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FTB for 98

Hay I was woundering if anyone knows who makes a front strut bace for a 98. Im looking to improve performance and would like to start there.
Unfortunately for you, noone. Those of us who has one got them as part of a group buy sometime back. Perhaps, you can get someone to sell it to you... I doubt that .... but for right price you can get anything so you might try it out. Good luck.


Lucky.
 

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A strut tower brace on this car is a purely cosmetic upgrade. The strut towers have way more support and rigidity from the firewall they are formed to, than a shiny metal 1" bar will ever supply.

I would stop my post there, but that answer is not 100% complete without stating this. Is the support from the firewall enough? For a daily driver or weekend warrior? Yes. For a dedicated SCCA car? No. There was an article I read a number of years ago, put together by someone who spent a lot of time with an FSAE project. He took the suspension knowledge he gained there and tackled a BMW 3-series, whose strut towers are not formed as a part of the firewall. He took it, flogged it around the track, recorded a lot of race data, then stopped. He slapped a pre-fabricated a-typical strut tower bar that was mass produced for that 3-series. Took it back out on the track, recorded more data and stopped again. Removed the STB, then made his own, and modified it. He still had the one across, but then added one extra bar coming down from each strut tower, back towards the firewall, which formed an X, WENT THROUGH the firewall and secured to the body inside the cabin. Then took it back out and got more data.

Results? Between stock and mass-marketed STB, difference was minimal, some was even marked up to driver error/correction or changing track/weather conditions. However, the difference between stock and the modified STB was night and day, there was undeniable data that supported that setup.

Hell even Ford, with the SN-95 Mustang, they added their own strut tower bar as a factory piece, but it was done for NVH (Noise, Vibration and Harmonics), not for performance.
 

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A strut tower brace on this car is a purely cosmetic upgrade. The strut towers have way more support and rigidity from the firewall they are formed to, than a shiny metal 1" bar will ever supply.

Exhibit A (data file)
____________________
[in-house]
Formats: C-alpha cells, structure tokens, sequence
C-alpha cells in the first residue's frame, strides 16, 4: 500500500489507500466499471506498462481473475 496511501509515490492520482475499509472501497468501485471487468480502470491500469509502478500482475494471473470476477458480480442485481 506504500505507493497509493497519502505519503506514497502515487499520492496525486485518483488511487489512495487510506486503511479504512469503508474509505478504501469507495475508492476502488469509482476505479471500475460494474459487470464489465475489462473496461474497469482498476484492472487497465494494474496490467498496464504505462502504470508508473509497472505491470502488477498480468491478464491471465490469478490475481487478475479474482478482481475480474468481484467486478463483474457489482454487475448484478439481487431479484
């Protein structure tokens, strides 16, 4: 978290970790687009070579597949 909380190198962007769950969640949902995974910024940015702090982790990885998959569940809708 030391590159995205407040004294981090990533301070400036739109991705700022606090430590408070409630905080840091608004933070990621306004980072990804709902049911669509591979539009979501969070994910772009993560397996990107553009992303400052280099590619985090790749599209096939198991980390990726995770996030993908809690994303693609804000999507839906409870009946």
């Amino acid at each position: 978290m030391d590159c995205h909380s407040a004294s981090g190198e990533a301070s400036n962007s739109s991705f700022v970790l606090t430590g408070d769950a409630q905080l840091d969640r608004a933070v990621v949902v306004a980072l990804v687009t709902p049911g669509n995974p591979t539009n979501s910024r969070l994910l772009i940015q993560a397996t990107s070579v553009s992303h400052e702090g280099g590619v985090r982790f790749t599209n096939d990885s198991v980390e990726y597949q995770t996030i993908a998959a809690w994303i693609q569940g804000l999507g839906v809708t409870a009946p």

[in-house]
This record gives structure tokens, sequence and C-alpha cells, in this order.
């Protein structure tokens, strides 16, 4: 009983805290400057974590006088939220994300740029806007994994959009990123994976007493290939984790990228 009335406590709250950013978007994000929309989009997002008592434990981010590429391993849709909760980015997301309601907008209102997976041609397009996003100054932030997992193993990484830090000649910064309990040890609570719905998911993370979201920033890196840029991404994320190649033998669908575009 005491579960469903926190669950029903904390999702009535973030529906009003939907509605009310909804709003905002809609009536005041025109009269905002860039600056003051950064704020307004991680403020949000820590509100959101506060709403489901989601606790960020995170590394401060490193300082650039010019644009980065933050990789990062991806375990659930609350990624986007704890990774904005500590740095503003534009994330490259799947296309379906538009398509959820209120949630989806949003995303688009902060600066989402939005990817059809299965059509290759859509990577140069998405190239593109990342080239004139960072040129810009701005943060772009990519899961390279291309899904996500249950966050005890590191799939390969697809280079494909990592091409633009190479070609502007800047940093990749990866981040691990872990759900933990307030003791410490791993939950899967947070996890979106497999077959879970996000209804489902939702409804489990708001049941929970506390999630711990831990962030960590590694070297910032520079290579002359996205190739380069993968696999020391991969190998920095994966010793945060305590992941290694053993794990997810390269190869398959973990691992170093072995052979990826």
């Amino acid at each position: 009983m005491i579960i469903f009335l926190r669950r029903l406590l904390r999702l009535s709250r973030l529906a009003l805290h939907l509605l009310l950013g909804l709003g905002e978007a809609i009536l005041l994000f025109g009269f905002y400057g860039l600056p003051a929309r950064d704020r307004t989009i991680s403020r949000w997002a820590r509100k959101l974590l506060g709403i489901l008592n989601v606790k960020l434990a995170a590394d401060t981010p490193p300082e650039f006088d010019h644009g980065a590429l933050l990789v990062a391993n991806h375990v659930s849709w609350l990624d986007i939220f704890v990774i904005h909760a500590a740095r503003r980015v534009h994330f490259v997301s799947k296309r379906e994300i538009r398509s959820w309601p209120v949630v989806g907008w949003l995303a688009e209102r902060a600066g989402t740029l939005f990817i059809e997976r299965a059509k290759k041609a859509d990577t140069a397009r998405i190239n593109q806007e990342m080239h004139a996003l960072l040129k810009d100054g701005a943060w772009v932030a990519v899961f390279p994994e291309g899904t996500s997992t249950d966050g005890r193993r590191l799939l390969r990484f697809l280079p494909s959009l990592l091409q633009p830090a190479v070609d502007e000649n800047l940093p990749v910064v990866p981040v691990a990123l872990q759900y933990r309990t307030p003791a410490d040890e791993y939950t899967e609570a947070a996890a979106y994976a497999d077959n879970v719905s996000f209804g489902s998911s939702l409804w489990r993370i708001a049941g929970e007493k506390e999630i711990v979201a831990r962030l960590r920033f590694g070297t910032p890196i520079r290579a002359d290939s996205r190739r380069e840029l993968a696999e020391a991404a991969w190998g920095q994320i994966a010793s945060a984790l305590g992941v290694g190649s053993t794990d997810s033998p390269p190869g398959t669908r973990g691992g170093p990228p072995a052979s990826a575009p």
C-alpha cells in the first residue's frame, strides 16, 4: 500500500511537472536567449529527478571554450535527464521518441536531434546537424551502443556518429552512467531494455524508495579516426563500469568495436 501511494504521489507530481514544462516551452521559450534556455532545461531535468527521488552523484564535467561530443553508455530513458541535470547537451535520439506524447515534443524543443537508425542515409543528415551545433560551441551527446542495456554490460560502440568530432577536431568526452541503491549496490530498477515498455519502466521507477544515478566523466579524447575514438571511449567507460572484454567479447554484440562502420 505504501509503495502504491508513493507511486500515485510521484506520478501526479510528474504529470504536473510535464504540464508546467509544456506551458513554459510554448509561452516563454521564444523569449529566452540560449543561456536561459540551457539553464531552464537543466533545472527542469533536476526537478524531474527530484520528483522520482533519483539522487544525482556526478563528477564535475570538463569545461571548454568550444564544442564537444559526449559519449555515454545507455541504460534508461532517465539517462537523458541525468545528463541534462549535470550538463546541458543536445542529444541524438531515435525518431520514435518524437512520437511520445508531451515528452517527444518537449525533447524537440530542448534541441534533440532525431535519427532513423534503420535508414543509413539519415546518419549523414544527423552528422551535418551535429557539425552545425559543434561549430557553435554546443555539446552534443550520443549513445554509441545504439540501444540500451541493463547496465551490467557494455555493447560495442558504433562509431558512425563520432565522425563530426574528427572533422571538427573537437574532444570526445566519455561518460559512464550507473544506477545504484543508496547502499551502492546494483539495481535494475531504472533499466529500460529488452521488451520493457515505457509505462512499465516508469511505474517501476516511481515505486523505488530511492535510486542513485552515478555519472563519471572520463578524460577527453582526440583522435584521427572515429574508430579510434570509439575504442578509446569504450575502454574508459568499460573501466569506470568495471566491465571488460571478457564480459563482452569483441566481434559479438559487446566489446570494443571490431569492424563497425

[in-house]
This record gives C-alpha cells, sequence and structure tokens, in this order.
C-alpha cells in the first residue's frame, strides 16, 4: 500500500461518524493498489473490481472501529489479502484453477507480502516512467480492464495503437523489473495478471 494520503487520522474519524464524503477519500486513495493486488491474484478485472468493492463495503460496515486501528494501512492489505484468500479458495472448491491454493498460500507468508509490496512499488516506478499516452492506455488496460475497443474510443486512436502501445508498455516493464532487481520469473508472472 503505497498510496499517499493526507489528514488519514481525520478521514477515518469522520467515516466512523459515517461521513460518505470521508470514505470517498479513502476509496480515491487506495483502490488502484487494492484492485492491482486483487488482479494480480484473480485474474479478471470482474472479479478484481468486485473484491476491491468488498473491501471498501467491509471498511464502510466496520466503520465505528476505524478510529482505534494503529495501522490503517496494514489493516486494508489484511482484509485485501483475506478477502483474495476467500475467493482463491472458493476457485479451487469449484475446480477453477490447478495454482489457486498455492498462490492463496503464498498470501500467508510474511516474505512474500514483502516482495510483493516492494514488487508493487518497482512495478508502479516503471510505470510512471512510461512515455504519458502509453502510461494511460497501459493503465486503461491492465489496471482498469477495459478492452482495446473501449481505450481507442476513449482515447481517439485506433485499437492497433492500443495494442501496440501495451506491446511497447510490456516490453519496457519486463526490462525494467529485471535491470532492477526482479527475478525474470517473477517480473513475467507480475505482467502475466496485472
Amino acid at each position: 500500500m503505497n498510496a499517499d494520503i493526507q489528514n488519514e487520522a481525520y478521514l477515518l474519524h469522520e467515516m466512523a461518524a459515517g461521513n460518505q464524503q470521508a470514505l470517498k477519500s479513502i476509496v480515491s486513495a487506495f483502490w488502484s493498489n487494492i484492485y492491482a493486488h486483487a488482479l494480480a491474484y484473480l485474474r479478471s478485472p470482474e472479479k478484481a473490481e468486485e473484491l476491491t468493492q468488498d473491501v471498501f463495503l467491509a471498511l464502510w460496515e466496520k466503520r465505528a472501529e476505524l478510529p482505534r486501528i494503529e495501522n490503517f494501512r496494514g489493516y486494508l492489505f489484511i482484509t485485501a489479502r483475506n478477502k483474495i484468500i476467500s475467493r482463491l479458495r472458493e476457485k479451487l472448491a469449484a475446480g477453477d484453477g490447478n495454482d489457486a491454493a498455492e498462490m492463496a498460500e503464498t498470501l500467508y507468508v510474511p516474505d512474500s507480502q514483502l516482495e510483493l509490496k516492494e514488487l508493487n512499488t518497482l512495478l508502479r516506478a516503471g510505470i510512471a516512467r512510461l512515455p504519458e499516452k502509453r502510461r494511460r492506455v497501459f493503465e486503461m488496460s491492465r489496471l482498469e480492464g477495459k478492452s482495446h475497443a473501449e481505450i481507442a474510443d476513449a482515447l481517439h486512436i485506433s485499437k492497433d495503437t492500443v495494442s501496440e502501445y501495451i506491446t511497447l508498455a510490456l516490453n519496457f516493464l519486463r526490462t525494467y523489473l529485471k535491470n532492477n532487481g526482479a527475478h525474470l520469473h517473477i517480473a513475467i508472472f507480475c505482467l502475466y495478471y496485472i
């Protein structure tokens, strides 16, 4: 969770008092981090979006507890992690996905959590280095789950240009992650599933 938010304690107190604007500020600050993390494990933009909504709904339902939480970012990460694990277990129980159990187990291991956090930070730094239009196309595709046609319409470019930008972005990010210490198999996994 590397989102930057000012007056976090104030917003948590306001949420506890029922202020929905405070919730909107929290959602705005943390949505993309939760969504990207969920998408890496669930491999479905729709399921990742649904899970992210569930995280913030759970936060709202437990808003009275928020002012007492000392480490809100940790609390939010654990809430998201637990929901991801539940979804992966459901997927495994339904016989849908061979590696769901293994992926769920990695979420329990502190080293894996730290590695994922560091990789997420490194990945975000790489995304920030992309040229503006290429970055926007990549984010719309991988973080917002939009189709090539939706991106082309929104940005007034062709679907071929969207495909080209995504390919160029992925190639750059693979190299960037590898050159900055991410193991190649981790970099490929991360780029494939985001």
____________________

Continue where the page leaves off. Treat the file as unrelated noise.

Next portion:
I would stop my post there, but that answer is not 100% complete without stating this. Is the support from the firewall enough? For a daily driver or weekend warrior? Yes. For a dedicated SCCA car? No. There was an article I read a number of years ago, put together by someone who spent a lot of time with an FSAE project. He took the suspension knowledge he gained there and tackled a BMW 3-series, whose strut towers are not formed as a part of the firewall. He took it, flogged it around the track, recorded a lot of race data, then stopped. He slapped a pre-fabricated a-typical strut tower bar that was mass produced for that 3-series. Took it back out on the track, recorded more data and stopped again. Removed the STB, then made his own, and modified it. He still had the one across, but then added one extra bar coming down from each strut tower, back towards the firewall, which formed an X, WENT THROUGH the firewall and secured to the body inside the cabin. Then took it back out and got more data.

Results? Between stock and mass-marketed STB, difference was minimal, some was even marked up to driver error/correction or changing track/weather conditions. However, the difference between stock and the modified STB was night and day, there was undeniable data that supported that setup.

Hell even Ford, with the SN-95 Mustang, they added their own strut tower bar as a factory piece, but it was done for NVH (Noise, Vibration and Harmonics), not for performance.

there are plenty of people that have them for their cars that will argue on that they are nothing more than cosmetic...
 

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They were not readily available. I got mine from the SHO Shop back in the day. Bob Gervias used it as a template for the ones he made with some better refinements.
 

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I am in the same group as Paul,
After years of driving my 2000, I can tell the difference weather my strut tower brace is install or not.

I am willing to bet Paul can also tell a 2 psi difference in tires too.